QFixit once ran directions for making a foxhole radio such as those used in World War II. All I remember is that it required cardboard toilet paper rolls and earphones. I'd like to use this as part of a lesson plan. Can you help?
AYes. The tools you'll need are a hammer, a pair of pliers and a pocket knife.
The parts you'll need are a wooden board, a piece of cardboard tubing (2 inches in diameter and 6 inches long), a spool of insulated copper wire (No. 28 gauge), a pair of earphones, three new nails, four metal thumbtacks (not plastic tacks), a big safety pin, a pencil with fat lead and a used single-edged razor blade (plain steel works better than a blue blade).
Wrap 120 turns of wire around the cardboard tube, assemble the parts as shown below and get ready to try your new radio.
With the aerial and ground connected, you are ready to get a program. Remember, a foxhole radio is different from the average set. So do not expect to hear music and voices booming right away.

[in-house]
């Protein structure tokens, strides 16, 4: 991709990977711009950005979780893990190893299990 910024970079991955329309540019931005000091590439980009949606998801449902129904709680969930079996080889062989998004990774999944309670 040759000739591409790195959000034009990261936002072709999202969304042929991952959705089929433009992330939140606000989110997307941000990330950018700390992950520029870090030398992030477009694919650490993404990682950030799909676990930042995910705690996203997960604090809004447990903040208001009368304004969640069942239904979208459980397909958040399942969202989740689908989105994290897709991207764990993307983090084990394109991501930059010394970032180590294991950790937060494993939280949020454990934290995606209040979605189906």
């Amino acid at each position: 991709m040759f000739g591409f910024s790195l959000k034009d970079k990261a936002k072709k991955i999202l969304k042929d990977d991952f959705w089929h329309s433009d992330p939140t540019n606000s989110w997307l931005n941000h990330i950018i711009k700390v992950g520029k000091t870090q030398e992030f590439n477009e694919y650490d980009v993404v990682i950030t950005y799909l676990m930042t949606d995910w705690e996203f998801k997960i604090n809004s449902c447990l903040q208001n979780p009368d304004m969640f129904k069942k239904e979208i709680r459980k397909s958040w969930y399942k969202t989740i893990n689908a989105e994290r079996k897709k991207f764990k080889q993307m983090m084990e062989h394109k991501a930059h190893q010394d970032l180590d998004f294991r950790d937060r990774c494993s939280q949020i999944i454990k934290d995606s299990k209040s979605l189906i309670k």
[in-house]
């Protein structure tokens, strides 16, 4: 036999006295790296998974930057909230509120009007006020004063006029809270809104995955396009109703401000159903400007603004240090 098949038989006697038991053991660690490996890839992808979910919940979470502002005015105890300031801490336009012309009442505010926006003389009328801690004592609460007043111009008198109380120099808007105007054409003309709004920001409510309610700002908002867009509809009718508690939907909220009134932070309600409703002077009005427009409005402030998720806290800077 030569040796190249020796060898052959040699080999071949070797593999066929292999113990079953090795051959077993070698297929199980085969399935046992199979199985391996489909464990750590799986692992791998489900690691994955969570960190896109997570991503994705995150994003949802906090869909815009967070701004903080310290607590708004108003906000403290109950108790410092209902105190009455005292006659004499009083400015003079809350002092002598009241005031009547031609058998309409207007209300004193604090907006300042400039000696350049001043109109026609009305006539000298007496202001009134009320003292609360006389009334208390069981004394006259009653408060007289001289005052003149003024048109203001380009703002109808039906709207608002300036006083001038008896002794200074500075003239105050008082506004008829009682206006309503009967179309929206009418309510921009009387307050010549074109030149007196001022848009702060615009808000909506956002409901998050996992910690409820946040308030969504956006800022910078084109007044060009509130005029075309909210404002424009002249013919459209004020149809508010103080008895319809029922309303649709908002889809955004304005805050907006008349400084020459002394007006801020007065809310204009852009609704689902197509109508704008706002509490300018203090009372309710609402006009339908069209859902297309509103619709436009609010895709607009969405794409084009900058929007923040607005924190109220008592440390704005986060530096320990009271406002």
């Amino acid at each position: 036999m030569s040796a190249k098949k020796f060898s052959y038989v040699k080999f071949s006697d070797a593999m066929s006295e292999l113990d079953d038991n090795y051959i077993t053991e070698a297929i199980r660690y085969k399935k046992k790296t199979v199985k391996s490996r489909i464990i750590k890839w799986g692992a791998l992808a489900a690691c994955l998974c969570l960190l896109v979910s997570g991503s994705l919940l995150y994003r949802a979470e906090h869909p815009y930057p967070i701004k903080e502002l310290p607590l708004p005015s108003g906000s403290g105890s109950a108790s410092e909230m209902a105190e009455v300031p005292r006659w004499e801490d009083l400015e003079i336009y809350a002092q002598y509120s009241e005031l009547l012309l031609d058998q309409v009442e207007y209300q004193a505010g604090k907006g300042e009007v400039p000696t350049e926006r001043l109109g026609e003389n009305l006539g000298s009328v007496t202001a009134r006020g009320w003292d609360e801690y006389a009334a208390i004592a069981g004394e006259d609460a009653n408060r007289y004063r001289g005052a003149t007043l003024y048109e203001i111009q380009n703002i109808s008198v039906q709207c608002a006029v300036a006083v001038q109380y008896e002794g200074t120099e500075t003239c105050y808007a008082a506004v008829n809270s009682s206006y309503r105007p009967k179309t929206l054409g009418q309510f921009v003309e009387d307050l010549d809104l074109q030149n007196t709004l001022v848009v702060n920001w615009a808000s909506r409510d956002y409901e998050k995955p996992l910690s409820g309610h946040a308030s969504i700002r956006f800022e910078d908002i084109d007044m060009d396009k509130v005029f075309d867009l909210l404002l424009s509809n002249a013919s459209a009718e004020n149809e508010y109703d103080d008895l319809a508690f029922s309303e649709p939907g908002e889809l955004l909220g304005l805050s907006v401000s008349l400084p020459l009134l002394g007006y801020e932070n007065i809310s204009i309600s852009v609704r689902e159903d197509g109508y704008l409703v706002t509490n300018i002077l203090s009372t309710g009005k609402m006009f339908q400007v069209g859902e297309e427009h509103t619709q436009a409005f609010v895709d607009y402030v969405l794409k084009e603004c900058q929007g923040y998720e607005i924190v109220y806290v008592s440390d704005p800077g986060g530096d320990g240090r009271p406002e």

Put on the earphones and do not make any noise. With your finger, move the pin very gently across the razor blade. Try putting the tip of the lead where the manufacturer of the blade has put its name.
Suddenly you will hear a faint little crackly noise in your earphone. Be careful. A station may come in at any moment. Don't be surprised if you hear two voices at once. A single coil does not make a very selective tuner.
-- From ''All About Radio and Television,'' by Jack Gould and the Pavek Museum of Broadcasting in St. Louis Park.
Can I make a good ant poiQ son at home?
AFind a food they're interested in and mix about two parts boric acid to about 98 parts food attractant (for example, about ¼ teaspoon of boric acid to about 4 tablespoons of attractant).
Put the bait in small jar lids, pieces of cardboard or similar items and place it where the ants are found. Do not set baits where small children or pets can reach them.
Baits work slowly and may take from several weeks to several months to eliminate the nest.
-- Jeff Hahn, assistant extension entomologist, Yard & Garden Line, University of Minnesota
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